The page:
Links

What anxiety can look like in little ones

“A video of a child of about 18 months using a hammer and peg game in play with his mother shows the mom pretending to be hit by the hammer. The child laughs, and playfully hits her again, but when the mom pretends to cry he looks worried and kisses her finger. Some observers interpret the child’s initial reaction as one of aggression. However, others familiar with observations of young children see the response as one of anxiety.

“Often when young children get an unexpected response to their behavior from an adult they are unsure about what caused it. They may repeat the behavior to try to figure it out. It is as if they are asking a question, ‘What happened? What did I do?’ A familiar example is when a child bites someone for the first time. This brings such a strong reaction from the adults on the scene that it is almost a given that the child will do it again to try to understand the event and its response.”

Good Enough Mothering: What Do Babies Know?

“If it’s not fun, you’re not doing it right.”

“It’s fun to satisfy our intellectual, emotional, and physical curiosities, in fact that’s the only way we can do it. Fun is real. Fun is not frivolous, it’s central. Fun is the most valuable thing there is. I’m here to tell you, if it’s not fun, you’re not doing it right.

“My hope…is that it’s the anticipation of fun that puts your feet on the floor each morning, because that’s the real life for which we should be preparing our children.”

— Teacher Tom, The Real Life For Which We Prepare Children

This week’s link collection

Why People Love to Get Lost in Books:

“Lifetime exposure to fiction predicts social skills such as perceiving what other people are thinking and feeling…”

Why Do We Get Transported by Stories We Know Are False?:

“The older parts of the brain evolved to see things, detect predators, manage emotions, and other, older cognitive skills. The newer parts of the brain are capable of reasoning and reflection. What this means is that only the newer parts (specifically the frontal lobes) “know” that what you’re reading is fiction. The older parts of the brain have trouble distinguishing real from fictional faces, and even true from false sentences!…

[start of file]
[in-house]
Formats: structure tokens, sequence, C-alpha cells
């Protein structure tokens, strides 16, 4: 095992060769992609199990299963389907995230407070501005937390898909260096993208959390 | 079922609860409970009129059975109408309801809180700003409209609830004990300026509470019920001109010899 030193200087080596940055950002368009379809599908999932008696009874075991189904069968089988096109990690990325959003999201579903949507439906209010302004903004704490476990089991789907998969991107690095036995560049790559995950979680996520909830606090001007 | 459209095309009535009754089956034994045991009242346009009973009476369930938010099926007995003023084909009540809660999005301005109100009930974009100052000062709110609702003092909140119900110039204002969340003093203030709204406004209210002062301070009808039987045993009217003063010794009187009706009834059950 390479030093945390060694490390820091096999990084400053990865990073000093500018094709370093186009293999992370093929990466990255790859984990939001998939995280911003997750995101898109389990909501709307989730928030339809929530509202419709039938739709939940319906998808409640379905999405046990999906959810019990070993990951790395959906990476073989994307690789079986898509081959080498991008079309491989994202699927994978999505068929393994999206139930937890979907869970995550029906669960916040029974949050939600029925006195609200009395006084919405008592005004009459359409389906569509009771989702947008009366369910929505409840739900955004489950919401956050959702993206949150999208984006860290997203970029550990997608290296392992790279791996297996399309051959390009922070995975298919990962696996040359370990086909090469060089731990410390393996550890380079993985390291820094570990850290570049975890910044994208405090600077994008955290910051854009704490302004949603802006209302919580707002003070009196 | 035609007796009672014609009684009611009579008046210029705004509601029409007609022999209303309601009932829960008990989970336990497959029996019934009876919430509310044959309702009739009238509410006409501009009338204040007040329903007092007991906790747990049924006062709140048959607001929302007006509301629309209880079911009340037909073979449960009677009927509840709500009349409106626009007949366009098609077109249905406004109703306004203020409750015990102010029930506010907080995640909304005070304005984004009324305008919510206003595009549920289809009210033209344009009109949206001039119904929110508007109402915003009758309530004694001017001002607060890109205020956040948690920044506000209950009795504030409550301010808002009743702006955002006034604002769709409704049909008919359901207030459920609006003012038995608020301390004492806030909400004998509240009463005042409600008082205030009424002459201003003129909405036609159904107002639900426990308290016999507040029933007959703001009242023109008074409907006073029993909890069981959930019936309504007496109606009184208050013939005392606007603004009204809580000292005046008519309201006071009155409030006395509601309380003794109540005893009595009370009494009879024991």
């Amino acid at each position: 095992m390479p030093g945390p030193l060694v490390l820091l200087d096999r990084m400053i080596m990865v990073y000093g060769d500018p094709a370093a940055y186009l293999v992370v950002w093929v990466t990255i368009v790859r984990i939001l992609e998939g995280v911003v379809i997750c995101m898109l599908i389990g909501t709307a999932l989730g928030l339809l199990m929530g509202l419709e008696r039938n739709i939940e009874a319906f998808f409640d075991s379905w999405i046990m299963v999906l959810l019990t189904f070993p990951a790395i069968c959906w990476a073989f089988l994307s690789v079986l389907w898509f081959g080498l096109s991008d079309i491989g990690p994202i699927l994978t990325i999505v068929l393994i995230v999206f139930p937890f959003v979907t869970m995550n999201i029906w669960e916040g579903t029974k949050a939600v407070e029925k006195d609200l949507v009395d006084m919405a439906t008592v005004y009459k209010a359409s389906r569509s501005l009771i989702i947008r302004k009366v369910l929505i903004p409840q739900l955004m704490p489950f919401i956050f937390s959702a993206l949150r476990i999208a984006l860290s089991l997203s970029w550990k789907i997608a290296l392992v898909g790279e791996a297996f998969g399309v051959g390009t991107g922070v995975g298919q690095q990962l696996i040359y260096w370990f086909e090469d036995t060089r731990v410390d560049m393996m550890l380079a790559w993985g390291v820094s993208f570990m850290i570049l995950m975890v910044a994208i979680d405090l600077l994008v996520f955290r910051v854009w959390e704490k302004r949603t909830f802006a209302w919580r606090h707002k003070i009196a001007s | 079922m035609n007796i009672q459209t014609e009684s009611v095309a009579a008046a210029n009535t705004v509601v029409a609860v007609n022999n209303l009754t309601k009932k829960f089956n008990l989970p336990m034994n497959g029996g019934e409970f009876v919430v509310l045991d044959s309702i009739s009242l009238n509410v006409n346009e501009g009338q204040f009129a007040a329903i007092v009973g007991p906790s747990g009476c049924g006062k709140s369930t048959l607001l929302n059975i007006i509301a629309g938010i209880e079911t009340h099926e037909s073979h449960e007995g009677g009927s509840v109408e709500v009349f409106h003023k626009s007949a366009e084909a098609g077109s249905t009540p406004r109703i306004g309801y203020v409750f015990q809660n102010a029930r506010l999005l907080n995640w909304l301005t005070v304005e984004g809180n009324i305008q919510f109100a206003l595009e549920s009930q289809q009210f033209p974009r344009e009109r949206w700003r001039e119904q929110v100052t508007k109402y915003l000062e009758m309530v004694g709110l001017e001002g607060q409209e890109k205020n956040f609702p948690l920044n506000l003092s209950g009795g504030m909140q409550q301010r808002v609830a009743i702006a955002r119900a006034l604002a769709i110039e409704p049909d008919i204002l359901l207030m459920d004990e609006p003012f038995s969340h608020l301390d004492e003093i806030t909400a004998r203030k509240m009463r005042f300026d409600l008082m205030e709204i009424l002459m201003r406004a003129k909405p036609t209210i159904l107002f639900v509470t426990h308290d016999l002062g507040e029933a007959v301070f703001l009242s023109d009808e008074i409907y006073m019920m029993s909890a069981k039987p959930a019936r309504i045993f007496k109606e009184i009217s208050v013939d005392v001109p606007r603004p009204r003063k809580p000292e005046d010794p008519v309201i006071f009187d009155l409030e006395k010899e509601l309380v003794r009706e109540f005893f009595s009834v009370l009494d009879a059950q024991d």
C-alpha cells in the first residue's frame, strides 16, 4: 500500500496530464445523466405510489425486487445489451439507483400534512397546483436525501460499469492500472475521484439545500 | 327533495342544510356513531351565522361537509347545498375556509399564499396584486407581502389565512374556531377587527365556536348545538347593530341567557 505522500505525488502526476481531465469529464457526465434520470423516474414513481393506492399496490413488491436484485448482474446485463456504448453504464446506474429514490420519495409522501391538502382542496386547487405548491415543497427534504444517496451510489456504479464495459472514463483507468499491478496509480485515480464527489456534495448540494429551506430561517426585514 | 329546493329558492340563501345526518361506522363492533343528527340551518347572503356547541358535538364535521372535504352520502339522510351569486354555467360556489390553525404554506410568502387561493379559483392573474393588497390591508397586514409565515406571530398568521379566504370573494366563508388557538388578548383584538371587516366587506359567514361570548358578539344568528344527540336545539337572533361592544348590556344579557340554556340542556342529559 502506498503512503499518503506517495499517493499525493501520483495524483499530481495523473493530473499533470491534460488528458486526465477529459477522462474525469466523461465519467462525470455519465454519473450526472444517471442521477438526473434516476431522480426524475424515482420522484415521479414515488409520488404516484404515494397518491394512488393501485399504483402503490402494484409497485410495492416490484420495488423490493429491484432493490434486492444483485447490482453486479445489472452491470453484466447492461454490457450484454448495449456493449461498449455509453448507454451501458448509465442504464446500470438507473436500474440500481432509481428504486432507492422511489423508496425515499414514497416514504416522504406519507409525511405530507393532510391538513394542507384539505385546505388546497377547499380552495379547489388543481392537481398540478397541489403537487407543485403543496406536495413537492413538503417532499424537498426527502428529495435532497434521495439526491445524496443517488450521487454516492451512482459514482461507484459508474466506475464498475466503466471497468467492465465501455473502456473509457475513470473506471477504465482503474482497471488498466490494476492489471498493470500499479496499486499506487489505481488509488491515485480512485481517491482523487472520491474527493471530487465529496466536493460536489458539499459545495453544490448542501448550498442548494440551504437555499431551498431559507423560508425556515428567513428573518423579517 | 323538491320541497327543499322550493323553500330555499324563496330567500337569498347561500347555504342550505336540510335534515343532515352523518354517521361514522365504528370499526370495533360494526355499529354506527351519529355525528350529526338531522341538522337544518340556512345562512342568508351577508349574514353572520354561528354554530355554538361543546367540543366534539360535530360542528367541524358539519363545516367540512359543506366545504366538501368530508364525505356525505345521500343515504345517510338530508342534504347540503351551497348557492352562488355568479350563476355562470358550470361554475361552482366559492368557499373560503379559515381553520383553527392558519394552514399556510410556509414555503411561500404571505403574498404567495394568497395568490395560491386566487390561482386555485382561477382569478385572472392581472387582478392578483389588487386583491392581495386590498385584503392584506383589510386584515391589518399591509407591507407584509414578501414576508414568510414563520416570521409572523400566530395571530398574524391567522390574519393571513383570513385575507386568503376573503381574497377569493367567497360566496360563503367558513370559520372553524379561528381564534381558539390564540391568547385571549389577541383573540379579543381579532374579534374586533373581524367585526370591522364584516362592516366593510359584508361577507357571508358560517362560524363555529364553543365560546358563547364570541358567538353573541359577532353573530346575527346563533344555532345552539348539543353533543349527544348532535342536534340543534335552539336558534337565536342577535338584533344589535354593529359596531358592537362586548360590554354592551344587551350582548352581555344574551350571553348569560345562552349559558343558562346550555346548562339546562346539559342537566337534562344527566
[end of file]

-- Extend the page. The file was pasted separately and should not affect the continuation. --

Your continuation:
…The paradox of fiction is resolved because our minds are torn about the reality of what we’re experiencing.

Half of our minds believe these stories to be true.”

A Healthy Stepmother . . . and the importance of place:

“It is the space you occupy when you are being you, when you are fully engaged in the living in your stepfamily, when you are giving and receiving what is there to be given and received.”

This week’s links

Mommy Guilt is a Misnomer: “‘Mommy guilt’ is something far more serious and harmful than guilt; let’s stop calling it that.”

Six Words You Should Say Today: “‘… College athletes were asked what their parents said that made them feel great, that amplified their joy during and after a ballgame. Their overwhelming response: ‘I love to watch you play.'”

So That’s What We’ll Do: Teacher Tom on building a swing with five interested preschoolers.

How To Use Math To Crush Your Friends At Monopoly Like You’ve Never Done Before

We Need a Fixer (Not Just a Maker) Movement

Liam’s Handmade Guidebook:

“I… had him POINT (no forced reading, just point) to pictures of things he wanted to do. No input from me,  no gentle nudges about the excitement of the crown jewels or the Nobel Peace Prize Museum.   If he were in charge of this trip,  what would he do?  Then we made copies of those pictures and he cut and pasted them into a blank book. The result was his own personal guidebook; a completely kid-centric itinerary….